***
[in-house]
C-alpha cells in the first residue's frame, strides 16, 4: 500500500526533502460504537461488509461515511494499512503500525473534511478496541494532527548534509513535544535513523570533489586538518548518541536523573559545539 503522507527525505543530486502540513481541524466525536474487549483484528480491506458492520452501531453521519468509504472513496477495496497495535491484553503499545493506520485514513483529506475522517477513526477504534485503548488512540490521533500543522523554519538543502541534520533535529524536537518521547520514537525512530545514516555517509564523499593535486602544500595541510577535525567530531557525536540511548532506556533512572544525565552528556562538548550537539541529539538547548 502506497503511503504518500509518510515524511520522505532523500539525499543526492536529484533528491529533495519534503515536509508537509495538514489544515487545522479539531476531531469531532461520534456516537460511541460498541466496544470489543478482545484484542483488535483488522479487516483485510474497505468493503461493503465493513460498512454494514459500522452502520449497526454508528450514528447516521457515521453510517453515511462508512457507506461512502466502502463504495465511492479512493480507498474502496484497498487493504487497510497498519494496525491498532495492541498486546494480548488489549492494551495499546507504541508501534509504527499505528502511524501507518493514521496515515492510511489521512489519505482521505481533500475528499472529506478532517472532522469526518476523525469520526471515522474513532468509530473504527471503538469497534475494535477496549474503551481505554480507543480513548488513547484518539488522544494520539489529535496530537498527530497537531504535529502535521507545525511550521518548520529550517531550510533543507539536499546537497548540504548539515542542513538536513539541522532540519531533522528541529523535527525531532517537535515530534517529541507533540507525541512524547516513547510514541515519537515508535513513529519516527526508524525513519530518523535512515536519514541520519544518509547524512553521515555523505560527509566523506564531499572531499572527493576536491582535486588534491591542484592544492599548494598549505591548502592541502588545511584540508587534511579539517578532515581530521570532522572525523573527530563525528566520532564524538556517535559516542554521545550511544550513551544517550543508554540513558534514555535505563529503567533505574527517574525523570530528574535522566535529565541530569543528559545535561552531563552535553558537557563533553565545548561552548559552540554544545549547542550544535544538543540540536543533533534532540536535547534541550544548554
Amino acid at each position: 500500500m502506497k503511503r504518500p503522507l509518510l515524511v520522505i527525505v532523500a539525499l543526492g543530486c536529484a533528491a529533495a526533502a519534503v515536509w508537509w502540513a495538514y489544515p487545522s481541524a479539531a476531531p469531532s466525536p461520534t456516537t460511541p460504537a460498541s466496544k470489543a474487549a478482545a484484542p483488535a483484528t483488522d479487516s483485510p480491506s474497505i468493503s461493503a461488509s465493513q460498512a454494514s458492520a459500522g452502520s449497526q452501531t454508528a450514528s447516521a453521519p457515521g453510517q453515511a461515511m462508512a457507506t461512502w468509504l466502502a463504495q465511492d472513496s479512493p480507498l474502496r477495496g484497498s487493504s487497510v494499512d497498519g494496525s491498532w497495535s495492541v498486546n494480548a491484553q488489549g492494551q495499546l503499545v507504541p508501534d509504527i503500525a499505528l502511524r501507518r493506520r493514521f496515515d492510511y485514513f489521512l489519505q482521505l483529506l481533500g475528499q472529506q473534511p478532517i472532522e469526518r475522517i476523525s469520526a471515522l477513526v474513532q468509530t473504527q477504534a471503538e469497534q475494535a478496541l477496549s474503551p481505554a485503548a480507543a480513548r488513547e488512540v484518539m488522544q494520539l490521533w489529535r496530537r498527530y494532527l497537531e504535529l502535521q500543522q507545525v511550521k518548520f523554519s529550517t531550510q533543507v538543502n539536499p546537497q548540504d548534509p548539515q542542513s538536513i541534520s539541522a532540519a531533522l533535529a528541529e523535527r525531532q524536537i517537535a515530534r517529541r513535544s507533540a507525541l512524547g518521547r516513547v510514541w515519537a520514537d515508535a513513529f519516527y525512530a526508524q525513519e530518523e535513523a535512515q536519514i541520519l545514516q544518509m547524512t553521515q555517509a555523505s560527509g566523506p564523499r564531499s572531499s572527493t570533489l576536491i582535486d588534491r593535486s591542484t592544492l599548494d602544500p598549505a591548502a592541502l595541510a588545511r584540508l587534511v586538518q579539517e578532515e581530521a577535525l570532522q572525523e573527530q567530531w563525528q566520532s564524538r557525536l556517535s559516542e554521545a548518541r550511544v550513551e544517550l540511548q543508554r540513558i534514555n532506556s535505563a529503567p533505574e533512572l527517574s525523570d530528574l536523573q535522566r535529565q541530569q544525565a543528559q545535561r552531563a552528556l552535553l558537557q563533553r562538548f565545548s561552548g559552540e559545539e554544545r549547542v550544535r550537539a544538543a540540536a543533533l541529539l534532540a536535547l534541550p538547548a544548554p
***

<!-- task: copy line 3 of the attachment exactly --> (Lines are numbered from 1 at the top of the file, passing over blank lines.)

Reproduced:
Amino acid at each position: 500500500m502506497k503511503r504518500p503522507l509518510l515524511v520522505i527525505v532523500a539525499l543526492g543530486c536529484a533528491a529533495a526533502a519534503v515536509w508537509w502540513a495538514y489544515p487545522s481541524a479539531a476531531p469531532s466525536p461520534t456516537t460511541p460504537a460498541s466496544k470489543a474487549a478482545a484484542p483488535a483484528t483488522d479487516s483485510p480491506s474497505i468493503s461493503a461488509s465493513q460498512a454494514s458492520a459500522g452502520s449497526q452501531t454508528a450514528s447516521a453521519p457515521g453510517q453515511a461515511m462508512a457507506t461512502w468509504l466502502a463504495q465511492d472513496s479512493p480507498l474502496r477495496g484497498s487493504s487497510v494499512d497498519g494496525s491498532w497495535s495492541v498486546n494480548a491484553q488489549g492494551q495499546l503499545v507504541p508501534d509504527i503500525a499505528l502511524r501507518r493506520r493514521f496515515d492510511y485514513f489521512l489519505q482521505l483529506l481533500g475528499q472529506q473534511p478532517i472532522e469526518r475522517i476523525s469520526a471515522l477513526v474513532q468509530t473504527q477504534a471503538e469497534q475494535a478496541l477496549s474503551p481505554a485503548a480507543a480513548r488513547e488512540v484518539m488522544q494520539l490521533w489529535r496530537r498527530y494532527l497537531e504535529l502535521q500543522q507545525v511550521k518548520f523554519s529550517t531550510q533543507v538543502n539536499p546537497q548540504d548534509p548539515q542542513s538536513i541534520s539541522a532540519a531533522l533535529a528541529e523535527r525531532q524536537i517537535a515530534r517529541r513535544s507533540a507525541l512524547g518521547r516513547v510514541w515519537a520514537d515508535a513513529f519516527y525512530a526508524q525513519e530518523e535513523a535512515q536519514i541520519l545514516q544518509m547524512t553521515q555517509a555523505s560527509g566523506p564523499r564531499s572531499s572527493t570533489l576536491i582535486d588534491r593535486s591542484t592544492l599548494d602544500p598549505a591548502a592541502l595541510a588545511r584540508l587534511v586538518q579539517e578532515e581530521a577535525l570532522q572525523e573527530q567530531w563525528q566520532s564524538r557525536l556517535s559516542e554521545a548518541r550511544v550513551e544517550l540511548q543508554r540513558i534514555n532506556s535505563a529503567p533505574e533512572l527517574s525523570d530528574l536523573q535522566r535529565q541530569q544525565a543528559q545535561r552531563a552528556l552535553l558537557q563533553r562538548f565545548s561552548g559552540e559545539e554544545r549547542v550544535r550537539a544538543a540540536a543533533l541529539l534532540a536535547l534541550p538547548a544548554p